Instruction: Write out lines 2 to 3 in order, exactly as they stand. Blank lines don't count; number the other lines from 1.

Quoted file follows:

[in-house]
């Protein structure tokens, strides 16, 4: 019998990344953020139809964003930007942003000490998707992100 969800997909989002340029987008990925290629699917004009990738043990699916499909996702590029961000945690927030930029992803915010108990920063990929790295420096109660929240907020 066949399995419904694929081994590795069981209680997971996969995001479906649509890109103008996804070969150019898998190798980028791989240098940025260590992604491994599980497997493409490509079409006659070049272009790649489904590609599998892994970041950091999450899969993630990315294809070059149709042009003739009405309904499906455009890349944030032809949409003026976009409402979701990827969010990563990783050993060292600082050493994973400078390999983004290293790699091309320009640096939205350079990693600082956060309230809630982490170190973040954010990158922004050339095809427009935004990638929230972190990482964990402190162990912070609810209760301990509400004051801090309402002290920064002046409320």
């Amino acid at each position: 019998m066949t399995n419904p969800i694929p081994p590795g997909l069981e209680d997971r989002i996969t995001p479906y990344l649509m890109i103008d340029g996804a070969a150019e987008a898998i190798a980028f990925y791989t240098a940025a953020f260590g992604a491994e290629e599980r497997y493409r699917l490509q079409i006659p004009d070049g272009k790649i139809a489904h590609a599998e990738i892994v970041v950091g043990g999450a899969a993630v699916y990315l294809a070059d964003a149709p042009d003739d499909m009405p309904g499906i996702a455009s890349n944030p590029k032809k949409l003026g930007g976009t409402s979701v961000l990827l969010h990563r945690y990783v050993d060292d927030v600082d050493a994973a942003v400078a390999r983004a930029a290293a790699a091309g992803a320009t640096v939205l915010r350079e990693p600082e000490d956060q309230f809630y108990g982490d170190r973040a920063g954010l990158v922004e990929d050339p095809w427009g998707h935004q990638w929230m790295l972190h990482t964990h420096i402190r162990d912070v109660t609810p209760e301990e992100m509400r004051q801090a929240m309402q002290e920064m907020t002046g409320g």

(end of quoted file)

């Protein structure tokens, strides 16, 4: 019998990344953020139809964003930007942003000490998707992100 969800997909989002340029987008990925290629699917004009990738043990699916499909996702590029961000945690927030930029992803915010108990920063990929790295420096109660929240907020 066949399995419904694929081994590795069981209680997971996969995001479906649509890109103008996804070969150019898998190798980028791989240098940025260590992604491994599980497997493409490509079409006659070049272009790649489904590609599998892994970041950091999450899969993630990315294809070059149709042009003739009405309904499906455009890349944030032809949409003026976009409402979701990827969010990563990783050993060292600082050493994973400078390999983004290293790699091309320009640096939205350079990693600082956060309230809630982490170190973040954010990158922004050339095809427009935004990638929230972190990482964990402190162990912070609810209760301990509400004051801090309402002290920064002046409320």
């Amino acid at each position: 019998m066949t399995n419904p969800i694929p081994p590795g997909l069981e209680d997971r989002i996969t995001p479906y990344l649509m890109i103008d340029g996804a070969a150019e987008a898998i190798a980028f990925y791989t240098a940025a953020f260590g992604a491994e290629e599980r497997y493409r699917l490509q079409i006659p004009d070049g272009k790649i139809a489904h590609a599998e990738i892994v970041v950091g043990g999450a899969a993630v699916y990315l294809a070059d964003a149709p042009d003739d499909m009405p309904g499906i996702a455009s890349n944030p590029k032809k949409l003026g930007g976009t409402s979701v961000l990827l969010h990563r945690y990783v050993d060292d927030v600082d050493a994973a942003v400078a390999r983004a930029a290293a790699a091309g992803a320009t640096v939205l915010r350079e990693p600082e000490d956060q309230f809630y108990g982490d170190r973040a920063g954010l990158v922004e990929d050339p095809w427009g998707h935004q990638w929230m790295l972190h990482t964990h420096i402190r162990d912070v109660t609810p209760e301990e992100m509400r004051q801090a929240m309402q002290e920064m907020t002046g409320g």